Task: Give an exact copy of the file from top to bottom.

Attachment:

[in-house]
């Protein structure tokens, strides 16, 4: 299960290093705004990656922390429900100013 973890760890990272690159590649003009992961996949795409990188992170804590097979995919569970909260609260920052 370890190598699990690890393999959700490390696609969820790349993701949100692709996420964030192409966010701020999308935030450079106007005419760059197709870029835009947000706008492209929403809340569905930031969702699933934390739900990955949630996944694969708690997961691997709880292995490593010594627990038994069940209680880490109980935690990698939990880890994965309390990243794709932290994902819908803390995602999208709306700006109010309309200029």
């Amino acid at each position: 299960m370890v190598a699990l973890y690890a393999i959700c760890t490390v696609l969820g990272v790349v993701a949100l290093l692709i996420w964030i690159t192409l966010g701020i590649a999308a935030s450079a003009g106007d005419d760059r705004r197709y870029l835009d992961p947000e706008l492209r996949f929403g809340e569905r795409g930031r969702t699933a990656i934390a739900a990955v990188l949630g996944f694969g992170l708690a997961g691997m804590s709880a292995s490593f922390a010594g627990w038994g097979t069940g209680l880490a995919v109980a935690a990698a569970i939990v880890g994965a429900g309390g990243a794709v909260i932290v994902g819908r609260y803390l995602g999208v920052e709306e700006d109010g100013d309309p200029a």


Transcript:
[in-house]
């Protein structure tokens, strides 16, 4: 299960290093705004990656922390429900100013 973890760890990272690159590649003009992961996949795409990188992170804590097979995919569970909260609260920052 370890190598699990690890393999959700490390696609969820790349993701949100692709996420964030192409966010701020999308935030450079106007005419760059197709870029835009947000706008492209929403809340569905930031969702699933934390739900990955949630996944694969708690997961691997709880292995490593010594627990038994069940209680880490109980935690990698939990880890994965309390990243794709932290994902819908803390995602999208709306700006109010309309200029």
């Amino acid at each position: 299960m370890v190598a699990l973890y690890a393999i959700c760890t490390v696609l969820g990272v790349v993701a949100l290093l692709i996420w964030i690159t192409l966010g701020i590649a999308a935030s450079a003009g106007d005419d760059r705004r197709y870029l835009d992961p947000e706008l492209r996949f929403g809340e569905r795409g930031r969702t699933a990656i934390a739900a990955v990188l949630g996944f694969g992170l708690a997961g691997m804590s709880a292995s490593f922390a010594g627990w038994g097979t069940g209680l880490a995919v109980a935690a990698a569970i939990v880890g994965a429900g309390g990243a794709v909260i932290v994902g819908r609260y803390l995602g999208v920052e709306e700006d109010g100013d309309p200029a």